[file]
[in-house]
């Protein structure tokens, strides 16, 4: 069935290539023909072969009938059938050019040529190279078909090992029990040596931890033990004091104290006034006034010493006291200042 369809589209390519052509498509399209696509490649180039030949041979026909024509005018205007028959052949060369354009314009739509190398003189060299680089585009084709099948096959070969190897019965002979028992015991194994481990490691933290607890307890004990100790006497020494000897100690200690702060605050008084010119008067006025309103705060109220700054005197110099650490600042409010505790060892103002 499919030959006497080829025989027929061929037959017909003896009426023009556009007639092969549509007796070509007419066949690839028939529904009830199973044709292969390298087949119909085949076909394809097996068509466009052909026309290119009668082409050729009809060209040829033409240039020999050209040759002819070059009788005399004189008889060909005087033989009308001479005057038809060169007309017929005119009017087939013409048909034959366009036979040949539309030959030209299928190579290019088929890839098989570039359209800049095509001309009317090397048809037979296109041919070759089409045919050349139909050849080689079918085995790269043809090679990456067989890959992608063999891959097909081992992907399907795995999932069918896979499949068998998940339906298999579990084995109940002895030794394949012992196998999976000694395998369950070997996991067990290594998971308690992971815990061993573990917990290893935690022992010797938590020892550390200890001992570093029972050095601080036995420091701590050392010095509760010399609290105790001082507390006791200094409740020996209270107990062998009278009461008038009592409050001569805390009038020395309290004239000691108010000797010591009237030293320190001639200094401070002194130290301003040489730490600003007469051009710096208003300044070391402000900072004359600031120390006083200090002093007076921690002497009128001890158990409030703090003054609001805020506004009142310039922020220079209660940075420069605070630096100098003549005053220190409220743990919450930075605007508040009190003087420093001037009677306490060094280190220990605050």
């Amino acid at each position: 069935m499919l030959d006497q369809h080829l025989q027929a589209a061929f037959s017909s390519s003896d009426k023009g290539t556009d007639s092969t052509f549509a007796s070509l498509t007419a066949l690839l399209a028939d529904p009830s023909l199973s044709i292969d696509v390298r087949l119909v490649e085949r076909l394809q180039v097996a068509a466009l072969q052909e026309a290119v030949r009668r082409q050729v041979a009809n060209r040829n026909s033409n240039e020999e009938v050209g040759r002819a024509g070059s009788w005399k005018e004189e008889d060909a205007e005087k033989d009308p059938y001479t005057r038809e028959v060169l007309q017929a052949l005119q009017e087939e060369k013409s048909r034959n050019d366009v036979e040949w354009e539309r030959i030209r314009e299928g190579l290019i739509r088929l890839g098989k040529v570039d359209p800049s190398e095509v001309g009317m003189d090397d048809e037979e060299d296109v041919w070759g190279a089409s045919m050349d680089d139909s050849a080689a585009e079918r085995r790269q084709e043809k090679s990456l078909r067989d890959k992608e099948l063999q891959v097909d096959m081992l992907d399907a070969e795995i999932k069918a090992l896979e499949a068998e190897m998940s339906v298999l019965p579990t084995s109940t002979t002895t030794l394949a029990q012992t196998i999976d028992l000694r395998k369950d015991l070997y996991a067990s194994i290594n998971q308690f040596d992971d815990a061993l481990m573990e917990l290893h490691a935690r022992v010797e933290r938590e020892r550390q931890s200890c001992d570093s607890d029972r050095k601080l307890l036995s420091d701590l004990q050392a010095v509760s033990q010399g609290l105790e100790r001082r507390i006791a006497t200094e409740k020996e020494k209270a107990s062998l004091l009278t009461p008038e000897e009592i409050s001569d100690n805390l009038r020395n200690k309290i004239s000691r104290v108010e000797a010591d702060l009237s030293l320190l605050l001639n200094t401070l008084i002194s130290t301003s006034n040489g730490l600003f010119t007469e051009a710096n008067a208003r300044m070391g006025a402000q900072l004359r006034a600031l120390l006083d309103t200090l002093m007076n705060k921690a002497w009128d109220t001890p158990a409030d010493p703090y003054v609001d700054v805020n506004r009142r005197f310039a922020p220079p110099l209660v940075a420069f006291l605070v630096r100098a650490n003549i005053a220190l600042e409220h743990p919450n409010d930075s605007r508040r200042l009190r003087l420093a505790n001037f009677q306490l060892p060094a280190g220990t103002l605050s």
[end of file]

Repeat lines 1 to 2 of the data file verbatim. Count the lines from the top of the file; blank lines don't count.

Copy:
[in-house]
């Protein structure tokens, strides 16, 4: 069935290539023909072969009938059938050019040529190279078909090992029990040596931890033990004091104290006034006034010493006291200042 369809589209390519052509498509399209696509490649180039030949041979026909024509005018205007028959052949060369354009314009739509190398003189060299680089585009084709099948096959070969190897019965002979028992015991194994481990490691933290607890307890004990100790006497020494000897100690200690702060605050008084010119008067006025309103705060109220700054005197110099650490600042409010505790060892103002 499919030959006497080829025989027929061929037959017909003896009426023009556009007639092969549509007796070509007419066949690839028939529904009830199973044709292969390298087949119909085949076909394809097996068509466009052909026309290119009668082409050729009809060209040829033409240039020999050209040759002819070059009788005399004189008889060909005087033989009308001479005057038809060169007309017929005119009017087939013409048909034959366009036979040949539309030959030209299928190579290019088929890839098989570039359209800049095509001309009317090397048809037979296109041919070759089409045919050349139909050849080689079918085995790269043809090679990456067989890959992608063999891959097909081992992907399907795995999932069918896979499949068998998940339906298999579990084995109940002895030794394949012992196998999976000694395998369950070997996991067990290594998971308690992971815990061993573990917990290893935690022992010797938590020892550390200890001992570093029972050095601080036995420091701590050392010095509760010399609290105790001082507390006791200094409740020996209270107990062998009278009461008038009592409050001569805390009038020395309290004239000691108010000797010591009237030293320190001639200094401070002194130290301003040489730490600003007469051009710096208003300044070391402000900072004359600031120390006083200090002093007076921690002497009128001890158990409030703090003054609001805020506004009142310039922020220079209660940075420069605070630096100098003549005053220190409220743990919450930075605007508040009190003087420093001037009677306490060094280190220990605050």